The truck had 18.00 R 33 XDT E4T tubeless tires on all six wheels. The mid-axle height of the truck was approximately 35 � inches above the ground. The right front tire was flat while the other five tires were inflated. A visual inspection of the right front tire indicated that a section of the tire liner approximately 20 inches long and 5 inches wide had been damaged. A piece of the tire was found in the area of the initial impact with the guard rail abutment which was consistent with the damage to the tire liner. This indicated that the right front tire experienced an abrupt loss of air during the initial impact and would have adversely affected the ability of the driver to steer the truck.

Seat Belt

After the accident, the victim was in the cab of the truck with his seatbelt buckled. Investigators found the seat belt still buckled with the webbing cut approximately 24 inches from the loop of the male end attachment. The seat belt was cut to extricate the victim.


On the day of the accident, the weather was sunny with clear skies and a temperature of approximately 90 degrees Fahrenheit. The weather was not a factor in the accident.

Training and Experience

Mark Slinker had 27 years mining experience, all at this mine. He had operated heavy mobile equipment for 16 years and had received training in accordance with 30 CFR, Part 46.


A root cause analysis was performed and the following root cause was identified:

Root Cause: Management policies and procedures were inadequate and failed to ensure that drivers maintained control of mobile equipment. The truck's tire struck the guard rail and lost air, causing the truck to leave the bridge.

Corrective Action: Management should implement policies and procedures to ensure truck drivers operate mobile equipment safely on the bridge without striking the guard rail. Guard rails should be constructed to aid a truck driver in maintaining control if the truck strikes a guard rail.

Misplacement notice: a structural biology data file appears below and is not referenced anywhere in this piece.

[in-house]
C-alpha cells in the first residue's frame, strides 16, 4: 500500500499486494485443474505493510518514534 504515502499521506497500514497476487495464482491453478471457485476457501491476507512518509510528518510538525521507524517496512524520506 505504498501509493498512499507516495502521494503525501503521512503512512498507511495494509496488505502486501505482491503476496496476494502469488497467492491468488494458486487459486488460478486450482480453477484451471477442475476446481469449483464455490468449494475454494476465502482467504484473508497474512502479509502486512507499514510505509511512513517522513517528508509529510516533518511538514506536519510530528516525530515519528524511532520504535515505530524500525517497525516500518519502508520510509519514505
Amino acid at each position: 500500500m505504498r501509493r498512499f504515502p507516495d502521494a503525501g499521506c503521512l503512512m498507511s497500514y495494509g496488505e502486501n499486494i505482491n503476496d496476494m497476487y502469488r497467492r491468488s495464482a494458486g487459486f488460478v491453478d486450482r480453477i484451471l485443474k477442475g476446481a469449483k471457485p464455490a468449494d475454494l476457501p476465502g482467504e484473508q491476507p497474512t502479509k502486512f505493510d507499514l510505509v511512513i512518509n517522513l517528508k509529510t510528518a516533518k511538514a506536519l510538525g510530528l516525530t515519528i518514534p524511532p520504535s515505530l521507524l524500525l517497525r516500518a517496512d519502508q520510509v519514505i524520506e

The accident occurred because the truck driver did not maintain control of the truck as he drove across the bridge. The right front tire struck the guard rail causing the tire to lose air and adversely affected the truck driver's ability to steer the truck. The examination of the truck did not identify any defects. The victim was wearing a seatbelt.


Order No. 7968314 was issued on July 24, 2007, under the provisions of Section 103(k) of the Mine Act:
A fatal accident occurred at this operation on July 24, 2007, when an employee drove off a bridge into the water. This order is issued to ensure the safety of persons at this operation and prohibits any work in the affected area until MSHA determines that it is safe to resume normal operations as determined by an Authorized Representative of the Secretary of Labor. The mine operator shall obtain approval from an Authorized Representative for all actions to recover and/or restore operations in the affected area.
This order was terminated on August 29, 2007, after conditions that contributed to the accident no longer existed. Citation No. 7975801 was issued on January 10, 2008, under the provisions of Section 104(a) of the Mine Act for a violation of 56.9101.